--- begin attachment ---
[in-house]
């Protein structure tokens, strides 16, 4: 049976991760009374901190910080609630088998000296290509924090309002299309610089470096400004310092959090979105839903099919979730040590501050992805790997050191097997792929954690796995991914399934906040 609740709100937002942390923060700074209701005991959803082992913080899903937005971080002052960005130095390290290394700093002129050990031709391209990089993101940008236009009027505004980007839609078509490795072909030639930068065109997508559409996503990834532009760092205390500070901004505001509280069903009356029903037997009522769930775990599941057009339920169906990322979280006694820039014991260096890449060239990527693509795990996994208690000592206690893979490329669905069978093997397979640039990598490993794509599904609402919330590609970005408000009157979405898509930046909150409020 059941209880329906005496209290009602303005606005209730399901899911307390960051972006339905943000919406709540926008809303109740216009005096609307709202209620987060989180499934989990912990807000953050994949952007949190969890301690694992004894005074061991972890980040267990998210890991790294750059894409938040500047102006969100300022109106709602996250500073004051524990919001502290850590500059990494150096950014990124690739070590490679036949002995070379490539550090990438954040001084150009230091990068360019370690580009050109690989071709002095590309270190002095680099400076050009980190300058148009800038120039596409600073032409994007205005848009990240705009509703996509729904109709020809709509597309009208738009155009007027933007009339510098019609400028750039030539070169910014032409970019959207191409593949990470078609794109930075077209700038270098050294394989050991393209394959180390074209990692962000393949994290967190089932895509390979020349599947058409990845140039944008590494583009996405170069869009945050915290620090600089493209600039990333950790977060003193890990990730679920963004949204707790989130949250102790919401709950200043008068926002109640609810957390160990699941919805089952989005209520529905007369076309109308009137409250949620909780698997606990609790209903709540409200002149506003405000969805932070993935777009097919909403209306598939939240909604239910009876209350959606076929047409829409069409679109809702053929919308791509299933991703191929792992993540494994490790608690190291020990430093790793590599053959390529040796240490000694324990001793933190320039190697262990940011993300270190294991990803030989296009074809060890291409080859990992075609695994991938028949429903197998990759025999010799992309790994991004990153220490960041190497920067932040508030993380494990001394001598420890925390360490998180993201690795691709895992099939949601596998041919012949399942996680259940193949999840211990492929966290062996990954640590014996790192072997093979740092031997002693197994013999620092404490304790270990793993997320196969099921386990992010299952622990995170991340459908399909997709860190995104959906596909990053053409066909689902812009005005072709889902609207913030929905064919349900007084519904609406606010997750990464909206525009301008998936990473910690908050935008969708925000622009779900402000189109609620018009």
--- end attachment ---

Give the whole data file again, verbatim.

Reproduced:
[in-house]
């Protein structure tokens, strides 16, 4: 049976991760009374901190910080609630088998000296290509924090309002299309610089470096400004310092959090979105839903099919979730040590501050992805790997050191097997792929954690796995991914399934906040 609740709100937002942390923060700074209701005991959803082992913080899903937005971080002052960005130095390290290394700093002129050990031709391209990089993101940008236009009027505004980007839609078509490795072909030639930068065109997508559409996503990834532009760092205390500070901004505001509280069903009356029903037997009522769930775990599941057009339920169906990322979280006694820039014991260096890449060239990527693509795990996994208690000592206690893979490329669905069978093997397979640039990598490993794509599904609402919330590609970005408000009157979405898509930046909150409020 059941209880329906005496209290009602303005606005209730399901899911307390960051972006339905943000919406709540926008809303109740216009005096609307709202209620987060989180499934989990912990807000953050994949952007949190969890301690694992004894005074061991972890980040267990998210890991790294750059894409938040500047102006969100300022109106709602996250500073004051524990919001502290850590500059990494150096950014990124690739070590490679036949002995070379490539550090990438954040001084150009230091990068360019370690580009050109690989071709002095590309270190002095680099400076050009980190300058148009800038120039596409600073032409994007205005848009990240705009509703996509729904109709020809709509597309009208738009155009007027933007009339510098019609400028750039030539070169910014032409970019959207191409593949990470078609794109930075077209700038270098050294394989050991393209394959180390074209990692962000393949994290967190089932895509390979020349599947058409990845140039944008590494583009996405170069869009945050915290620090600089493209600039990333950790977060003193890990990730679920963004949204707790989130949250102790919401709950200043008068926002109640609810957390160990699941919805089952989005209520529905007369076309109308009137409250949620909780698997606990609790209903709540409200002149506003405000969805932070993935777009097919909403209306598939939240909604239910009876209350959606076929047409829409069409679109809702053929919308791509299933991703191929792992993540494994490790608690190291020990430093790793590599053959390529040796240490000694324990001793933190320039190697262990940011993300270190294991990803030989296009074809060890291409080859990992075609695994991938028949429903197998990759025999010799992309790994991004990153220490960041190497920067932040508030993380494990001394001598420890925390360490998180993201690795691709895992099939949601596998041919012949399942996680259940193949999840211990492929966290062996990954640590014996790192072997093979740092031997002693197994013999620092404490304790270990793993997320196969099921386990992010299952622990995170991340459908399909997709860190995104959906596909990053053409066909689902812009005005072709889902609207913030929905064919349900007084519904609406606010997750990464909206525009301008998936990473910690908050935008969708925000622009779900402000189109609620018009």